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OUR MISSION 

Making daily
vaginal health checkups
possible and affordable

Bacterial vaginosis is the most common cause of vaginal disease among women.

  • Candida albicans is a type of fungus (candida) that is responsible for the majority of yeast infections. Although antifungal medications typically primarily target the most prevalent fungus, other types of fungus can also result in yeast infections. Antifungals used to treat yeast infections might not work if the infection is brought on by something different.

  • Even though it may seem as if new infections are appearing, the first one might still be present. That is why identifying the cause of the infection and confirming the presence of the bacteria responsible for it is important.

  • Using antibiotics too frequently can reduce the beneficial bacteria in your vagina. This can promote candida growth and increase your risk of developing a yeast infection. You are more prone to contract one the longer you use antibiotics.

  • Uncontrolled diabetes raises blood sugar levels, which makes it simpler for yeast to grow and reproduce.

  • The balance of microorganisms in your vagina may be altered by hormonal birth control, including oral contraceptive tablets and spermicidal creams and jellies, which can further promote the growth of candida.

  • The ideal environment is created if you wear warm, damp, or constrictive clothing[PI1] , such as sweaty workout gear that you don't immediately change out of or a moist bathing suit after a swim.

Social Impact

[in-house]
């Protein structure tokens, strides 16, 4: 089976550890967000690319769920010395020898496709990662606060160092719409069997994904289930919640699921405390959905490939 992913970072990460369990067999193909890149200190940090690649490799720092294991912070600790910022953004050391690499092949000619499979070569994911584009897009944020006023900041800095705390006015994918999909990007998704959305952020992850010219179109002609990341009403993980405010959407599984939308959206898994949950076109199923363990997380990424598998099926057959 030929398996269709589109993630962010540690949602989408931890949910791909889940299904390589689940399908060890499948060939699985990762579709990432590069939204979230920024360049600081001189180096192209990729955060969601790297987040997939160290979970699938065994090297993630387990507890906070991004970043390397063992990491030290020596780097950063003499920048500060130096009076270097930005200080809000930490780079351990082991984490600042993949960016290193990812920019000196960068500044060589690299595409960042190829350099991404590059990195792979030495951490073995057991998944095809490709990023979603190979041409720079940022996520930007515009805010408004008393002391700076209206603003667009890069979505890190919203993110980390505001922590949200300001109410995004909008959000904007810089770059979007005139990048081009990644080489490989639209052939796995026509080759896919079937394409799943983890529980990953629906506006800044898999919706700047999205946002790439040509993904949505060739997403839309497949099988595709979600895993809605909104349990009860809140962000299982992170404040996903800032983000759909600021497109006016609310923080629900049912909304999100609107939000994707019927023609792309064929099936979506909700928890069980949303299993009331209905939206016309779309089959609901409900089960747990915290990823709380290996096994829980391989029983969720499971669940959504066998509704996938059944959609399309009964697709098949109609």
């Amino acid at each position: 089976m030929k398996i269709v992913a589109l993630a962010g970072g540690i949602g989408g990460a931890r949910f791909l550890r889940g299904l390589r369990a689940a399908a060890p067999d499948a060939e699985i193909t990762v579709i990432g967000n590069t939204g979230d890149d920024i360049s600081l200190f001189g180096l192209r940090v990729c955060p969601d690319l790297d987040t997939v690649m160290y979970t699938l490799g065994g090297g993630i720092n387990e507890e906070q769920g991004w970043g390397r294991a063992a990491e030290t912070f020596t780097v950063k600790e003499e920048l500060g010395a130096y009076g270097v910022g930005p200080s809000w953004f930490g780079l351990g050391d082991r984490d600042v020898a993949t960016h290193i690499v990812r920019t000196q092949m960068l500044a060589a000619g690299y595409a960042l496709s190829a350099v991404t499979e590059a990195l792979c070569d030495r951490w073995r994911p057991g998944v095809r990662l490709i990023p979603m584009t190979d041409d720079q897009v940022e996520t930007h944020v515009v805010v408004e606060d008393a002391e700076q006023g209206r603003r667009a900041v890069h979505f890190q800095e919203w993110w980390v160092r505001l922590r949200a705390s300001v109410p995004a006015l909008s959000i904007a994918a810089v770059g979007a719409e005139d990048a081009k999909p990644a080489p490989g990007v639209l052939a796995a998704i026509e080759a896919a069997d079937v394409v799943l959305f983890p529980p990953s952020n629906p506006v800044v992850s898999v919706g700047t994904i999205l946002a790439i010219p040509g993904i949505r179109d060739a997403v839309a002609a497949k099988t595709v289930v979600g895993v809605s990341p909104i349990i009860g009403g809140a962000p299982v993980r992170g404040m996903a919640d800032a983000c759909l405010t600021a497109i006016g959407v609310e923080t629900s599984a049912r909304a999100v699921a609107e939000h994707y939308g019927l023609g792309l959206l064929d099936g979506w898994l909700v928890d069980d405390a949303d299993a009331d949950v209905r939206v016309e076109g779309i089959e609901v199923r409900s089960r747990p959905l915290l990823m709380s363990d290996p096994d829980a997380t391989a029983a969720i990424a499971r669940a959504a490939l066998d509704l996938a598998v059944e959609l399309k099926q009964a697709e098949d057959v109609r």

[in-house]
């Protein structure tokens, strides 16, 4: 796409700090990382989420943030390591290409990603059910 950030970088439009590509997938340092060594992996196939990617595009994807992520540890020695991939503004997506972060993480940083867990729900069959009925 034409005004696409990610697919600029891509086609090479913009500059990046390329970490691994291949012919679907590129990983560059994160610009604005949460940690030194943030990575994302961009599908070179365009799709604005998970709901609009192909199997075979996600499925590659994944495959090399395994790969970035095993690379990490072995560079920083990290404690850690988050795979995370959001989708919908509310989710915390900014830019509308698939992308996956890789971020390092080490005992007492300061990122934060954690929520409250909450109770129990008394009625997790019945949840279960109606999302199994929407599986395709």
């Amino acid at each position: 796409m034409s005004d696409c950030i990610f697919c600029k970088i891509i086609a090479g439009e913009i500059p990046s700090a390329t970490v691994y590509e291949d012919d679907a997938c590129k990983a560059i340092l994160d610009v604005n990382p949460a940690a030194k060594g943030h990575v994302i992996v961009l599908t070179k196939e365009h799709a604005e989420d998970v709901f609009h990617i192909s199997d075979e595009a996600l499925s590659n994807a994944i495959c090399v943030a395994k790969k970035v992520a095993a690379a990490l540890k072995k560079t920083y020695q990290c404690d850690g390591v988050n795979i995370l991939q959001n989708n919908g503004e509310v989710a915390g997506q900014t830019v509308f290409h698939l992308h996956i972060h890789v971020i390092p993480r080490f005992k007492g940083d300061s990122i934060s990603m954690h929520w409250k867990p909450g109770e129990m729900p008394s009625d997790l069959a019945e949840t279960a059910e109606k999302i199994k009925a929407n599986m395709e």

Canadian women need Senora

PROBLEMS

All women are vulnerable

About 75% of women will have vulvovaginal candidiasis (VVC; often known as a "yeast infection") at some point in their lives. It is a common mucosal disease brought on by Candida spp. Even with weekly treatment, a small but significant portion of women still develop recurrent VVC yeast infections, which often respond well to treatment. Yet, understanding the reasons for recurrent infections is further complicated by the fact that one in five females have vaginal yeast present at any given time without exhibiting symptoms. In the transition from the presence of yeast in the vagina without any symptoms to symptomatic yeast infections, the relationship between fungi, other vaginal bacteria (the "microbiome"), and the human immune system is still poorly understood.

Early diagnosis is important due to this potential lack of symptoms.

AWARENESS

HOW OFTEN

Vaginal infections occur regularly

75 out of 100 Canadian women have a vaginal yeast infection at least once in their life.

will have
more than one
episode.

Most women
found to have BV
reported no symptoms.

Women who have not had vaginal,

oral, or anal sex can still
be affected by BV,

as can pregnant women,

and women

who have ever

been pregnant

get more
than four
infections a year

The prevalence of BV increases as the lifetime number of sexual partners increases

Non-white women have higher rates

(African Americans 51%, Mexican Americans 32%)

than white women (23%)

COMMUNITY 
SUSTAINABILITY

COMPLICATIONS

No treatment = More health problems

Vaginal candidiasis will probably worsen if neglected, resulting in itching, redness, and inflammation in the region around your vagina. If the inflamed region cracks or if persistent scratching leaves open or raw areas, this could cause a skin infection.

  • Additionally, invasive candidiasis has the potential to harm the blood, heart, brain, bones, and even the eyes! There could also be further issues:

    • Weakness

    • oral candida

    • gastrointestinal issues

  • A yeast infection may resolve on its own in certain cases. Everybody's probability is different.

  • However, if the woman chooses to ignore the infection, it is highly likely that it will worsen.

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